Analysis: Media attention to CSR varies around the world

Fresh research into media coverage of CSR issues on a global level has revealed a gulf in attitudes between different countries, writes Chris Scott

The rise in media coverage of CSR in the UK is out of all proportion to corresponding trends in France and Germany, research out this week claims. The Giving Back 2 report into CSR around the world, compiled by Echo Research and presented at the IPR conference last week, indicates that while CSR is a hot topic in the UK, that is not the case around the world.

The report shows that UK coverage of CSR in the print media rose 131 per cent to 293 mentions in 2001 compared to 2000. Coverage of CSR in the US dropped by 40 per cent over the same period to 86 mentions, while Germany saw an eight per cent rise, but clocked just 41 mentions. Coverage in France rose 125 per cent to 153 mentions.

The report, based on monitoring of national media across France, Germany, the UK and US, plus interviews with CSR decision-makers, attributes the lack of interest in CSR in Germany to the country's existing regulatory controls. Despite the drop in the level of coverage of CSR in the US, the report claims that the existing coverage was more favourable than in the past.

Echo Research CEO Sandra McLeod admits the research suggests difficulties in planning global CSR comms when markets react so differently to it: 'It's a challenge for those undertaking CSR work globally. There is so much attention to be paid to being local and focussed on the local news agenda, but you are attempting to achieve this with a global brand. Companies have to realise that they can't be all things to all people. They will have certain tramlines at a global level, but there has to be a degree of flexibility in how it rolls out locally.'

McLeod says the corporate and governmental histories of the countries studied were key factors in their differing reactions to CSR: 'Germany has always been strong on triple bottom line reporting, and matters undertaken as CSR in other territories are ingrained in Germany's corporate and regulatory rules. France, on the other hand, was initially very sceptical of what was perceived to be another Anglo-Saxon invention. Now there is a recognition that the State can't do everything, so there is a role for large international companies.'

McLeod adds that the history of philanthropy in the US is now being usurped by CSR, claiming that in many instances companies are looking to the UK for their lead: 'People in the US are now saying that they need to engage their stakeholders rather than just throwing money at an issue. They're becoming a lot more strategic, and it is no longer just about the money.

Some major global firms are turning to their British arms for help, realising that there is more thinking and experience of CSR here.'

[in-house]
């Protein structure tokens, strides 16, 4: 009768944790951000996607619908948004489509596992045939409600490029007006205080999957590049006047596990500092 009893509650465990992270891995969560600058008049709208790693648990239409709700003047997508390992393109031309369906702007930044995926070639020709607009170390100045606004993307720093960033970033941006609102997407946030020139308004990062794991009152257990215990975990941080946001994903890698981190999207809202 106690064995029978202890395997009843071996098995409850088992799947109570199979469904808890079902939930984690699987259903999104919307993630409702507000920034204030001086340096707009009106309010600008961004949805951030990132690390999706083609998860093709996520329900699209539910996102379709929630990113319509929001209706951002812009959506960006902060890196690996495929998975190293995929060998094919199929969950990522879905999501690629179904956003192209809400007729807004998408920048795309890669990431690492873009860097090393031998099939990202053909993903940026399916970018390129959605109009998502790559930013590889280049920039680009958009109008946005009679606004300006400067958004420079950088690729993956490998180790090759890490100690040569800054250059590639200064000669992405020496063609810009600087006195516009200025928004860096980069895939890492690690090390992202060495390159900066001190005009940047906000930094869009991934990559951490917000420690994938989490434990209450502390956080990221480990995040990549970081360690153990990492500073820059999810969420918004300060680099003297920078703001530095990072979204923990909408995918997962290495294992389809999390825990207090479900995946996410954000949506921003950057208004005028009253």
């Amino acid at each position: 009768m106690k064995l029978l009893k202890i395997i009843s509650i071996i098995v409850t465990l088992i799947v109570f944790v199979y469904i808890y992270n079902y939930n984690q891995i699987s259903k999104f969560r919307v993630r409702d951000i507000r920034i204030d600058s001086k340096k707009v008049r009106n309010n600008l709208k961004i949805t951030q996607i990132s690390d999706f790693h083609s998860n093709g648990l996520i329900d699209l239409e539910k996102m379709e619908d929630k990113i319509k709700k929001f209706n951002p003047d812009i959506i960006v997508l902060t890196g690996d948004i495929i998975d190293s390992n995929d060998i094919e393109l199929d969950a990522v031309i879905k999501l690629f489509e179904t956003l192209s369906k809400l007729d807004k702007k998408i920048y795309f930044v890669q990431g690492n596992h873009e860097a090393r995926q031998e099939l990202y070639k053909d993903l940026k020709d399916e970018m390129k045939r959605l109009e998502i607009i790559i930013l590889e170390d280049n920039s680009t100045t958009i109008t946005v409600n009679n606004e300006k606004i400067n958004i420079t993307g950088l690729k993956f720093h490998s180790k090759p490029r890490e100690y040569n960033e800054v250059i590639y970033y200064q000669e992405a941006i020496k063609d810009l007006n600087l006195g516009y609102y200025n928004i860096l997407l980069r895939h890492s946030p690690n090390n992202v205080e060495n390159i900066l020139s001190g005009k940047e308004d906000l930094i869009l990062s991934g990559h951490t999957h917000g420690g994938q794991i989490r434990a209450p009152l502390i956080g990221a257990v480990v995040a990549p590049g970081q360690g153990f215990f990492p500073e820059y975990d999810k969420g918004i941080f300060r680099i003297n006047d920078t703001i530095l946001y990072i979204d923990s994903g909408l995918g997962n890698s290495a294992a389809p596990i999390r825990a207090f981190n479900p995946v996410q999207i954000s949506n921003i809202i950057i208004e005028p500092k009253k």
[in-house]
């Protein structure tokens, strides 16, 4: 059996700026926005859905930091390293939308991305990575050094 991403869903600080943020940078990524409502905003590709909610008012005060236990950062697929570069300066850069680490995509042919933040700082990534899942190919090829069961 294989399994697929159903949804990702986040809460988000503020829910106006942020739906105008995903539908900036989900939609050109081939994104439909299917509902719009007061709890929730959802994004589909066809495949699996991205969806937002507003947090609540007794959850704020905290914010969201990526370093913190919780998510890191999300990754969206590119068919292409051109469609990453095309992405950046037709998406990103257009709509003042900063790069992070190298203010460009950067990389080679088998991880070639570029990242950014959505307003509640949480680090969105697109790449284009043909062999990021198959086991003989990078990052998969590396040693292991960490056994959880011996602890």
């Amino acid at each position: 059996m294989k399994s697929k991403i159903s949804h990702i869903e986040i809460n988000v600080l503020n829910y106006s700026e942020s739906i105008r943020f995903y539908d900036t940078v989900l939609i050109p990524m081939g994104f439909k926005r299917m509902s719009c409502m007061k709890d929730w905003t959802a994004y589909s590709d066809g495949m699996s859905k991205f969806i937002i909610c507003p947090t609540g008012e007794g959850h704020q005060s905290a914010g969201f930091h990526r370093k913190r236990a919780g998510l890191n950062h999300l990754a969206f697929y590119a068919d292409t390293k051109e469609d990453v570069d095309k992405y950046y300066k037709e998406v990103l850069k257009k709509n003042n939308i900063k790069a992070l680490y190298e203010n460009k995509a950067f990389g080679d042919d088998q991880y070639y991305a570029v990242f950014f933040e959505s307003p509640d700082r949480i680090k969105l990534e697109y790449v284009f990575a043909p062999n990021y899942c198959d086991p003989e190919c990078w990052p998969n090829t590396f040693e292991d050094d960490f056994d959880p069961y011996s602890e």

In a wide-ranging report, the Echo document also details the views of a number of CSR decision-makers on how a company can benefit financially from its CSR activities - underlining the ever-elusive business case.

While 14 per cent of respondents admitted to finding difficulties in quantifying the financial benefit to a company, others stated that benefits included 'boosting awareness among future consumers', 'providing a licence to operate in the Third World' and giving the company involved, for later use, 'the reputational benefit of the doubt'.

Indeed, one of those surveyed concluded that 'the proof of the pudding is what people think of you, regardless of what the inputs and outputs are.'

McLeod argues that companies looking for a short-term financial return from their CSR activities were likely to be disappointed: 'Properly executed CSR, which becomes part of a company's corporate governance and risk management, is more likely to lead to working and financial benefit later. Companies don't often say that their CSR work has been profitable in the short-term.

'The difficulty is that the market is still very short-term focused.

The more long-term view a company can take, the more benefit a company can look to enjoy,' she adds.

The eagerness for companies to see a financial return from their CSR efforts tallies with a reluctance on the part of the media to believe in these purported altruistic motives, supported by the report's finding that this is the most common negative media comment on CSR.

McLeod admits that a lot of this hostility stems from errors in the execution of the CSR plan on the part of companies themselves: 'The problems come from when a company gets it wrong, and it is the power and right of the media to stand up to them. Sometimes it stems from the wrong strategy, and sometimes it is through bad communications - often it is just a bad management decision.'

She adds: 'There is a danger for companies in stating that they are whiter than white. They need to learn humility and explain that they are trying to improve their activities, otherwise they will be torn down by the press at the first opportunity.'

There are many in the CSR communications field who will know how that feels.

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